How To Replace Early Polls
ORLANDO, Fla. -- Inundated by polling? Don't be. In fact, until Labor Day, you don't even need to see polling data in Senate and governors races to accurately predict the outcome, according to a new model a top public opinion expert has devised.
In a paper presented to polling experts at the annual gathering of the American Association of Public Opinion Researchers, Microsoft Research's David Rothschild suggests a fundamental model for predicting the winners of these state races months well before Election Day.
Rothschild uses weights based on incumbency, past election results in the state, economic indicators (change in income during the first quarter of the year of the election is most instructive, he says), ideological indicators (the American Conservative Union's grades help out) and biographical information (using the candidate's most recent elected position).
Rothschild also factors in the president's approval rating in the given state. For Senate and governor elections, Rothschild says, "Coattails do exist, and they [are] reasonably strong."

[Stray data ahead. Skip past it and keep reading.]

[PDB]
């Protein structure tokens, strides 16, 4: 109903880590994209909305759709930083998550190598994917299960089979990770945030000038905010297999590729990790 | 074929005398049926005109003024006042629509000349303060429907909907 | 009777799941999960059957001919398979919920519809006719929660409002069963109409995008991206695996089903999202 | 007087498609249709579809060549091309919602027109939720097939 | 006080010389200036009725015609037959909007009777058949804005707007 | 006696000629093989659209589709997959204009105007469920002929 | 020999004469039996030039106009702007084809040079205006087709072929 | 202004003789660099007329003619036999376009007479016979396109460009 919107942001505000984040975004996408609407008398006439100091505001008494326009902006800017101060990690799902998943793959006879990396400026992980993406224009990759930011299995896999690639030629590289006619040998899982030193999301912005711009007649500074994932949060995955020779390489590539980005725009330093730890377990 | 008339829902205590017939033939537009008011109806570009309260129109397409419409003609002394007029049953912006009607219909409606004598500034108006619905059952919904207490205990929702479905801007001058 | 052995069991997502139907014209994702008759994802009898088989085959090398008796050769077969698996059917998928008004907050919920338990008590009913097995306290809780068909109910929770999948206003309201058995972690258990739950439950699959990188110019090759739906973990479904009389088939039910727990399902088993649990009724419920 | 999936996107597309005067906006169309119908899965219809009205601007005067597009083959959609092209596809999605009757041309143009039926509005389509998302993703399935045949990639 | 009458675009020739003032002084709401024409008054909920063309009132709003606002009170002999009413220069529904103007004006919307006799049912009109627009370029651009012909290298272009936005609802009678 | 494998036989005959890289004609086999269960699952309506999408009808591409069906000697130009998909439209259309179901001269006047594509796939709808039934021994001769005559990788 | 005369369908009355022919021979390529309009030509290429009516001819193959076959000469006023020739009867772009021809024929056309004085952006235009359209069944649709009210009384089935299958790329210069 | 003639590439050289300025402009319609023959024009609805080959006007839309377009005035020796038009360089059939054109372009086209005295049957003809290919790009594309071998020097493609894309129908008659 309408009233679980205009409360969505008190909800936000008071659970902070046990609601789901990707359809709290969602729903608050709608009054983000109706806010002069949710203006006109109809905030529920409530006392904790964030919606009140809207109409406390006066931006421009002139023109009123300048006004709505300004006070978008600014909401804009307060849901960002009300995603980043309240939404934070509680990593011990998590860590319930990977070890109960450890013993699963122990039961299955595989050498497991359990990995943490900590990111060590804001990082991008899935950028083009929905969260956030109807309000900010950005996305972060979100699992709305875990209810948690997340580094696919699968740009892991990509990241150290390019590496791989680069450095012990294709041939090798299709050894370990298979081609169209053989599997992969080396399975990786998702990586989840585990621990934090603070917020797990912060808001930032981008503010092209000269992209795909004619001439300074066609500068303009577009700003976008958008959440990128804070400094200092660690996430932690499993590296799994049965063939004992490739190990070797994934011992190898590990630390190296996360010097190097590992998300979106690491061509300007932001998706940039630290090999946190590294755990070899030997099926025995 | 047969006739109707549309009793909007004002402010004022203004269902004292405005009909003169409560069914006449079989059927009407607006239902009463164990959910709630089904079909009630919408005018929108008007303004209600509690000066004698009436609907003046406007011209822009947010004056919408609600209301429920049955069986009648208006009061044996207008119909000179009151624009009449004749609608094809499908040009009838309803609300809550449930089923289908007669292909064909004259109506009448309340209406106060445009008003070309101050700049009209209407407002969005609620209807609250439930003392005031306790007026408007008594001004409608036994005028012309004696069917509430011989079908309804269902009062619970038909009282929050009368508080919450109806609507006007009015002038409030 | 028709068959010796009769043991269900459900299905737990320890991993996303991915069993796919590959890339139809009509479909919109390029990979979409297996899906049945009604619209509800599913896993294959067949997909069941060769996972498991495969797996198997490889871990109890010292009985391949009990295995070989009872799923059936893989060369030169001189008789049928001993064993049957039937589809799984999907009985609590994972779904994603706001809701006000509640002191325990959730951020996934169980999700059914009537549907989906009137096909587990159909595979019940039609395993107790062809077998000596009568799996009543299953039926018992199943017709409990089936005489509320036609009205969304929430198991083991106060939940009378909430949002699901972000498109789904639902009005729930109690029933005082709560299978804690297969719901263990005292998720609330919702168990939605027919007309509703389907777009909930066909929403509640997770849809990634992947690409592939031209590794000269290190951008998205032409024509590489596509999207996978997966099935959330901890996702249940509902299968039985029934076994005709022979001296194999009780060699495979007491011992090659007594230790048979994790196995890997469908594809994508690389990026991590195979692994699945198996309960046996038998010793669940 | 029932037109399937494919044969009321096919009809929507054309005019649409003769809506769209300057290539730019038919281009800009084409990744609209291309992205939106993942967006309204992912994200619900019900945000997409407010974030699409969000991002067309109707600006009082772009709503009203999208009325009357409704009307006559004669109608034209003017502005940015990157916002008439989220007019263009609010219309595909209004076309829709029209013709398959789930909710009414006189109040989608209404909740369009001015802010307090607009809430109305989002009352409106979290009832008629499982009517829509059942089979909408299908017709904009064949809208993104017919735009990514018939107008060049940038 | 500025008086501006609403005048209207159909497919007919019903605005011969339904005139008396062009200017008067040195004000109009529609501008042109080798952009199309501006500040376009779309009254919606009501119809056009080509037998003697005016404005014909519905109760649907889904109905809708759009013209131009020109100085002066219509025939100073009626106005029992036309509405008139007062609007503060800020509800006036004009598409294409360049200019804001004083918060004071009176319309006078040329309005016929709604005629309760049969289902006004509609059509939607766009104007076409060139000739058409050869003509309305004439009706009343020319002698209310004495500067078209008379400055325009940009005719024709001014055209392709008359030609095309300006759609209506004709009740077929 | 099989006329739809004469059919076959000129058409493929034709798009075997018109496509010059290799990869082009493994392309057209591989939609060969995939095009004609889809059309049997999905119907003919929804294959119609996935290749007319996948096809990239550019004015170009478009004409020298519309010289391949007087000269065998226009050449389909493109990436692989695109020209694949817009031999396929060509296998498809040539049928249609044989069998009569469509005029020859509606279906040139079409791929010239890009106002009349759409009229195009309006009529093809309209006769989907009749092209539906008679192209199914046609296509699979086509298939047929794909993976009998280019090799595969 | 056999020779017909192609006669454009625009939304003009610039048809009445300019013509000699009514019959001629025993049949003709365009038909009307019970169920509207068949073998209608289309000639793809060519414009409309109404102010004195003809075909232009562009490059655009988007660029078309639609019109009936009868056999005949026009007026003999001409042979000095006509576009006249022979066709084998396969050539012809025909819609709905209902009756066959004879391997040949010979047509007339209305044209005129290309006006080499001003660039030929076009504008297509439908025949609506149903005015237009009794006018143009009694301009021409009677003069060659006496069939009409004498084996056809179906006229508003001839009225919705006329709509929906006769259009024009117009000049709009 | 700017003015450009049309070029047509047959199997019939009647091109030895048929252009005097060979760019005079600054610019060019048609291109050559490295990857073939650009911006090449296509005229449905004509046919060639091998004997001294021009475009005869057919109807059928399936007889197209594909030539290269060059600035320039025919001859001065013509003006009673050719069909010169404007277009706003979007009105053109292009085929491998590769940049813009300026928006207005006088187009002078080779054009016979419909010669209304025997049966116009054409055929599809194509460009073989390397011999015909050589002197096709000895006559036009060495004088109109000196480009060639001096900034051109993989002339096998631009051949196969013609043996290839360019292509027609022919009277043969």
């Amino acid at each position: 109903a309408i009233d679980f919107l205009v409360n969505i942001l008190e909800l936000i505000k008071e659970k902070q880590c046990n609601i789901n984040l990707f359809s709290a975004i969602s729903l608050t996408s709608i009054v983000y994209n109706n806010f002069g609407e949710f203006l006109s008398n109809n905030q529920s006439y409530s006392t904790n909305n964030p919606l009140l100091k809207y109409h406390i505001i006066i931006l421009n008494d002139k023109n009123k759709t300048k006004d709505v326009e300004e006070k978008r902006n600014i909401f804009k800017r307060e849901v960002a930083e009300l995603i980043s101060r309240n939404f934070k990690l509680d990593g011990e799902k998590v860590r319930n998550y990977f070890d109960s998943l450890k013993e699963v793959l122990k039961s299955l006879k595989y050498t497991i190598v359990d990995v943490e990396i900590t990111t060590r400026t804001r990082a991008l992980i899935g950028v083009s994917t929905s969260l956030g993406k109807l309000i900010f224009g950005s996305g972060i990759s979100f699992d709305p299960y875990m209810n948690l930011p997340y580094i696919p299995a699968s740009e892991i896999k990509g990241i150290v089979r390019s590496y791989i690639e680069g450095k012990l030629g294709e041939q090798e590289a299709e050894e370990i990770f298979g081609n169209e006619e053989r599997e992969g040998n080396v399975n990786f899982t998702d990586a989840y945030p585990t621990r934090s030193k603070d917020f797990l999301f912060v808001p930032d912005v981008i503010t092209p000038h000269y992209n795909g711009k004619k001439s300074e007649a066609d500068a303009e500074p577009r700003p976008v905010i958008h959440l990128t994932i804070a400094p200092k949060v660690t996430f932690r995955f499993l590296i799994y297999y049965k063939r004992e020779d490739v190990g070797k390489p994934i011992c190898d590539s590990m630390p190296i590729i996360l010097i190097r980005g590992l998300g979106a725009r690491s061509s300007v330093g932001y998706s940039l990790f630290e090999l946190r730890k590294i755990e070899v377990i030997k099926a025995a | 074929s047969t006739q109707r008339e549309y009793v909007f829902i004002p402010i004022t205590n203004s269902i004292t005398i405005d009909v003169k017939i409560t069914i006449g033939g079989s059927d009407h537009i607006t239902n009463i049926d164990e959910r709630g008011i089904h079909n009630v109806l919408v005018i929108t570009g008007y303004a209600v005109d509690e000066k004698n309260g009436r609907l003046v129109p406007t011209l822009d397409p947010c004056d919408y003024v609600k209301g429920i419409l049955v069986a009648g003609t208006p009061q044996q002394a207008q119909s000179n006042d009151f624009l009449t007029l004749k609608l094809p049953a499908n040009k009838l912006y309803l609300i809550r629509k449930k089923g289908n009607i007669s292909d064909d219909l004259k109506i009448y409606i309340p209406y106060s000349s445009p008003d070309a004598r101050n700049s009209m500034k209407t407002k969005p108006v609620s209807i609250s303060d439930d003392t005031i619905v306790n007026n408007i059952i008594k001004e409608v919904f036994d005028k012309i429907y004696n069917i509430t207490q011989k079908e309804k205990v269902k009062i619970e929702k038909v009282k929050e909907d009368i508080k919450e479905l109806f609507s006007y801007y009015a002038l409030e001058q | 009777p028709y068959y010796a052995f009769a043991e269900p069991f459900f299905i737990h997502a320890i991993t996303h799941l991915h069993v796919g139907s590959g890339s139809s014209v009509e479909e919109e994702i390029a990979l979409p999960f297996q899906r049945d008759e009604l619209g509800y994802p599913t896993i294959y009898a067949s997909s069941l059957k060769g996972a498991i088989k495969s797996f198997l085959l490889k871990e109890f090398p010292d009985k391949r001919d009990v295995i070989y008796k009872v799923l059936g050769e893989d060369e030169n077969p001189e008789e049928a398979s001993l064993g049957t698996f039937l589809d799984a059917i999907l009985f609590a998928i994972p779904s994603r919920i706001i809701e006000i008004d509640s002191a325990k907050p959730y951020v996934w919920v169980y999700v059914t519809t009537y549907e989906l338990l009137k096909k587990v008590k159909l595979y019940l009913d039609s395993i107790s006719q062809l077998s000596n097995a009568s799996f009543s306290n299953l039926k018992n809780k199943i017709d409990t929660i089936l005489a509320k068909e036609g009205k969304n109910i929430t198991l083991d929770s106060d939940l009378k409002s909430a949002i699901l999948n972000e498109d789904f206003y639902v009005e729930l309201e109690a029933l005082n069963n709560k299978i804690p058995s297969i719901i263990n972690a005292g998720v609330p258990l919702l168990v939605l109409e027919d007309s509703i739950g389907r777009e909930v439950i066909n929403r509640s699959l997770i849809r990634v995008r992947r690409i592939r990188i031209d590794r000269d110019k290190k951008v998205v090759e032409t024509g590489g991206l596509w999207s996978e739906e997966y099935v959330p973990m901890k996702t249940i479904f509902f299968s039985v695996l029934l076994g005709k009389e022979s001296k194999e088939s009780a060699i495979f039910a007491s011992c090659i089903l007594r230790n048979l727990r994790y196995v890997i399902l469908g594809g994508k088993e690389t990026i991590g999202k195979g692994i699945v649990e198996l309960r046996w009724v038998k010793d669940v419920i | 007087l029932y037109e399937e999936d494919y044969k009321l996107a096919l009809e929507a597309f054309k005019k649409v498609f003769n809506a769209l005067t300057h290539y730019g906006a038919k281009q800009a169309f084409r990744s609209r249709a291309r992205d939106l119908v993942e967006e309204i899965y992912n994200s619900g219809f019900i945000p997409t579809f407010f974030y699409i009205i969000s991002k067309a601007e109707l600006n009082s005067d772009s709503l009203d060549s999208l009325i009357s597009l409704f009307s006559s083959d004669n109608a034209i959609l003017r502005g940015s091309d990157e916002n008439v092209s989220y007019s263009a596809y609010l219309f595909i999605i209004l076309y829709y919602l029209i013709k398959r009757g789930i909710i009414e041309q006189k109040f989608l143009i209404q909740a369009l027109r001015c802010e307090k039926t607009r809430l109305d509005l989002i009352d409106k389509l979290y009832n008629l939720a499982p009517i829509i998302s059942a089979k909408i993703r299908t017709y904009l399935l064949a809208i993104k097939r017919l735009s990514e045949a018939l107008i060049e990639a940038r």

Looking back to the mid-1970s, Rothschild says his model accurately predicts the winner of more than four in five statewide Senate or governor elections based on data available by late May or early June. Because very little polling in these kinds of races exists that far before the election, "it fills a bigger hole when it comes to providing some insight" at this early state, Rothschild said.
The model also yields a few interesting findings. Forget the idea that voters cast ballots differently for federal office than they do for statewide office; the midterm effect -- that is, whether being a member of the president's party affects your performance in a midterm election -- is identical for both types of elections.
Rothschild's model eschews all horse-race polling entirely. Indeed, only after Labor Day, he says, does an analysis of publicly-available state polling eclipse his model in predicting the winner.
The model isn't perfect, but it's an important reminder that the fundamentals of the race early on are better indicators of one side's likely performance than the latest polls in the news today.